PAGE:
Provider-Owned Plans — Will they succeed this time?

December 7, 2015 at 10:38 AM Leave a comment


Provider-owned plans (POPs) have been around for years. For example, the largest POPs, Kaiser Foundation Health Plan was founded in 1945.

In the 1990s, POPs gained in popularity. Hospital-systems expanded into the role of insurer to increase their profitability and to complement their increasingly close relationships with physicians. For the most part, those POPs did not succeed. Delivery systems returned to focusing on their primary role of providing care.

Today, POPs are a hot trend. Many delivery systems, of all sizes, are developing or considering the opportunity to integrate their own health plan. Delivery systems’ interest grows from the potential for new sources of revenue and an enhanced ability to manage population health and, hence, generate better results for publicly reported outcomes. Established insurers, such as Aetna and Anthem, are interested in partnering with delivery systems for the same reasons, especially in the face of insurer consolidations enhancing competitive pressures.

The POP can be established and operated in many different ways. There are different ownership structures with significant variances in network contract agreements – ranging from most favored pricing to standard market pricing. Regional and state differences abound. Some organizations are solely physician-owned or jointly owned by physicians and hospitals, but most are sponsored by single hospitals or health systems.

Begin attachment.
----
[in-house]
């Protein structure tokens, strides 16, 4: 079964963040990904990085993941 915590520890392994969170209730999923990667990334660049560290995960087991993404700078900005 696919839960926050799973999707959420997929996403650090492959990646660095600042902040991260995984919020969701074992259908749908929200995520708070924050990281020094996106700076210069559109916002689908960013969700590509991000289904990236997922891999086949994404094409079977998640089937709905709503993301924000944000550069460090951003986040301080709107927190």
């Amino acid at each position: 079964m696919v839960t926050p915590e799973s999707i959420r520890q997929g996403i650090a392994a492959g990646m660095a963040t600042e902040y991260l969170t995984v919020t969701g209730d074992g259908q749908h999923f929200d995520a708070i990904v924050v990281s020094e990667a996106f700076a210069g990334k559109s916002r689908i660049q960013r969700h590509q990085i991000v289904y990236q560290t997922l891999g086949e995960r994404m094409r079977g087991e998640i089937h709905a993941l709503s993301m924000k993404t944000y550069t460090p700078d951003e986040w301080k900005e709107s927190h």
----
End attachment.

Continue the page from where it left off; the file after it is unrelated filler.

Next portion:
The commonality that most share is that of being “integrated delivery system” models – consolidating financing, risk management, care delivery and utilization management into a single corporate entity. Integration encourages and facilitates payers and providers working together better and achieving common goals. For example, through the partnership, payers and providers are both invested in developing a market-leading price to win membership for the health plan and, thus, patients for the delivery system.

POPs focus on aligning reimbursement and incentives with quality and outcomes. This encourages providers to better manage medical cost and related loss ratios, as well as to appropriately capture the health risk profile of its member base. Also, providers and payers are able to share data, which makes it easier to keep patients in-network and encourage compliance with established care programs and care pathways. As a result, POPs tend to have better medical loss ratios than the industry as a whole over the last few years.

(Note: The success of the POPs as a group in terms of medical loss ratios may be due to the advantageous performance of larger, more-established POPs such as Kaiser Permanente and Intermountain Health. Many newer and smaller POPs have yet to realize comparable improvement in their medical loss ratios.)

Despite, for the most part, being newly introduced to the market, POPs account for almost 18% of the health insurance market (based on annual premiums collected) (Source: A.M. Best). Due to the newness of the concept and the composition of the POP segment, market share growth is slow but sure.